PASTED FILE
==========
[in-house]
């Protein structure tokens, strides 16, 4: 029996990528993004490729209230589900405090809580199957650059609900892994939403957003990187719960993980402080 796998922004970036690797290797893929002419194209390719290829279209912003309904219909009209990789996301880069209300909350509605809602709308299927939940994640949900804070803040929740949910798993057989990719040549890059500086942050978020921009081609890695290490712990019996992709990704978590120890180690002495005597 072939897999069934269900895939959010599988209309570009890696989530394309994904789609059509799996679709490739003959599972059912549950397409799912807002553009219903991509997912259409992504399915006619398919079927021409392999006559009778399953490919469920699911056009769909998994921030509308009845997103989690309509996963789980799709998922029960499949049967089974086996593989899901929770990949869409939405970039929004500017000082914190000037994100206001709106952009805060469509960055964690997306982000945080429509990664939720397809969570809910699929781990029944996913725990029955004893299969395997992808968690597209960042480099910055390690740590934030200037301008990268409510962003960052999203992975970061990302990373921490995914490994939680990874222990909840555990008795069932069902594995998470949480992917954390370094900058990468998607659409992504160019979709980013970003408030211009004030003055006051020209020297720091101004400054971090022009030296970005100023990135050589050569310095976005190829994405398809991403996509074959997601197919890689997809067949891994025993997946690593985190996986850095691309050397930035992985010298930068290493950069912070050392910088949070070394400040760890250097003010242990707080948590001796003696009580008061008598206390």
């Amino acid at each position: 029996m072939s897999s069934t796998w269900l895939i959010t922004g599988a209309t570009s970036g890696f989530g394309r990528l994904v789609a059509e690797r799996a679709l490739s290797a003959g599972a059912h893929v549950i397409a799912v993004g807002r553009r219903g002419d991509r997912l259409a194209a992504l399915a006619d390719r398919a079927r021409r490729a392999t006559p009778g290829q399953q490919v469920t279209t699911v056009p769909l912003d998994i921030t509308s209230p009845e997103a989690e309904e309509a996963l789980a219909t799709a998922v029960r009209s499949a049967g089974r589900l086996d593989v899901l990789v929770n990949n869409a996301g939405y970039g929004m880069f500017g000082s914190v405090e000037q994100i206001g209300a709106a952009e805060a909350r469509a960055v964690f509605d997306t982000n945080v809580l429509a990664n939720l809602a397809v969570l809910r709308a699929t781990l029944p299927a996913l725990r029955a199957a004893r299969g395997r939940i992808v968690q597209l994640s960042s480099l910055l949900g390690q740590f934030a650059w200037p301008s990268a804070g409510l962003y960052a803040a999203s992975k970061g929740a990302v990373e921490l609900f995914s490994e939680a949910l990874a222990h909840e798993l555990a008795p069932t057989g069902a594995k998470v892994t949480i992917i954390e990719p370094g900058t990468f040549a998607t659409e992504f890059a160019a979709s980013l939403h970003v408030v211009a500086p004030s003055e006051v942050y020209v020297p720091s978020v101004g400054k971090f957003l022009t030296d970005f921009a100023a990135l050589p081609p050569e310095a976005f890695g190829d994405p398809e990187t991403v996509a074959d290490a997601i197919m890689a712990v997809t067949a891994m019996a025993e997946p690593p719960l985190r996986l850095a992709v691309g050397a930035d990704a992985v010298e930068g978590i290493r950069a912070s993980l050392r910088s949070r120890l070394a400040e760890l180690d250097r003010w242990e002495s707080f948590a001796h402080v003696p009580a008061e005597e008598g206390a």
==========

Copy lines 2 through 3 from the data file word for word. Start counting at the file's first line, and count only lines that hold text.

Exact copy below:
């Protein structure tokens, strides 16, 4: 029996990528993004490729209230589900405090809580199957650059609900892994939403957003990187719960993980402080 796998922004970036690797290797893929002419194209390719290829279209912003309904219909009209990789996301880069209300909350509605809602709308299927939940994640949900804070803040929740949910798993057989990719040549890059500086942050978020921009081609890695290490712990019996992709990704978590120890180690002495005597 072939897999069934269900895939959010599988209309570009890696989530394309994904789609059509799996679709490739003959599972059912549950397409799912807002553009219903991509997912259409992504399915006619398919079927021409392999006559009778399953490919469920699911056009769909998994921030509308009845997103989690309509996963789980799709998922029960499949049967089974086996593989899901929770990949869409939405970039929004500017000082914190000037994100206001709106952009805060469509960055964690997306982000945080429509990664939720397809969570809910699929781990029944996913725990029955004893299969395997992808968690597209960042480099910055390690740590934030200037301008990268409510962003960052999203992975970061990302990373921490995914490994939680990874222990909840555990008795069932069902594995998470949480992917954390370094900058990468998607659409992504160019979709980013970003408030211009004030003055006051020209020297720091101004400054971090022009030296970005100023990135050589050569310095976005190829994405398809991403996509074959997601197919890689997809067949891994025993997946690593985190996986850095691309050397930035992985010298930068290493950069912070050392910088949070070394400040760890250097003010242990707080948590001796003696009580008061008598206390």
């Amino acid at each position: 029996m072939s897999s069934t796998w269900l895939i959010t922004g599988a209309t570009s970036g890696f989530g394309r990528l994904v789609a059509e690797r799996a679709l490739s290797a003959g599972a059912h893929v549950i397409a799912v993004g807002r553009r219903g002419d991509r997912l259409a194209a992504l399915a006619d390719r398919a079927r021409r490729a392999t006559p009778g290829q399953q490919v469920t279209t699911v056009p769909l912003d998994i921030t509308s209230p009845e997103a989690e309904e309509a996963l789980a219909t799709a998922v029960r009209s499949a049967g089974r589900l086996d593989v899901l990789v929770n990949n869409a996301g939405y970039g929004m880069f500017g000082s914190v405090e000037q994100i206001g209300a709106a952009e805060a909350r469509a960055v964690f509605d997306t982000n945080v809580l429509a990664n939720l809602a397809v969570l809910r709308a699929t781990l029944p299927a996913l725990r029955a199957a004893r299969g395997r939940i992808v968690q597209l994640s960042s480099l910055l949900g390690q740590f934030a650059w200037p301008s990268a804070g409510l962003y960052a803040a999203s992975k970061g929740a990302v990373e921490l609900f995914s490994e939680a949910l990874a222990h909840e798993l555990a008795p069932t057989g069902a594995k998470v892994t949480i992917i954390e990719p370094g900058t990468f040549a998607t659409e992504f890059a160019a979709s980013l939403h970003v408030v211009a500086p004030s003055e006051v942050y020209v020297p720091s978020v101004g400054k971090f957003l022009t030296d970005f921009a100023a990135l050589p081609p050569e310095a976005f890695g190829d994405p398809e990187t991403v996509a074959d290490a997601i197919m890689a712990v997809t067949a891994m019996a025993e997946p690593p719960l985190r996986l850095a992709v691309g050397a930035d990704a992985v010298e930068g978590i290493r950069a912070s993980l050392r910088s949070r120890l070394a400040e760890l180690d250097r003010w242990e002495s707080f948590a001796h402080v003696p009580a008061e005597e008598g206390a």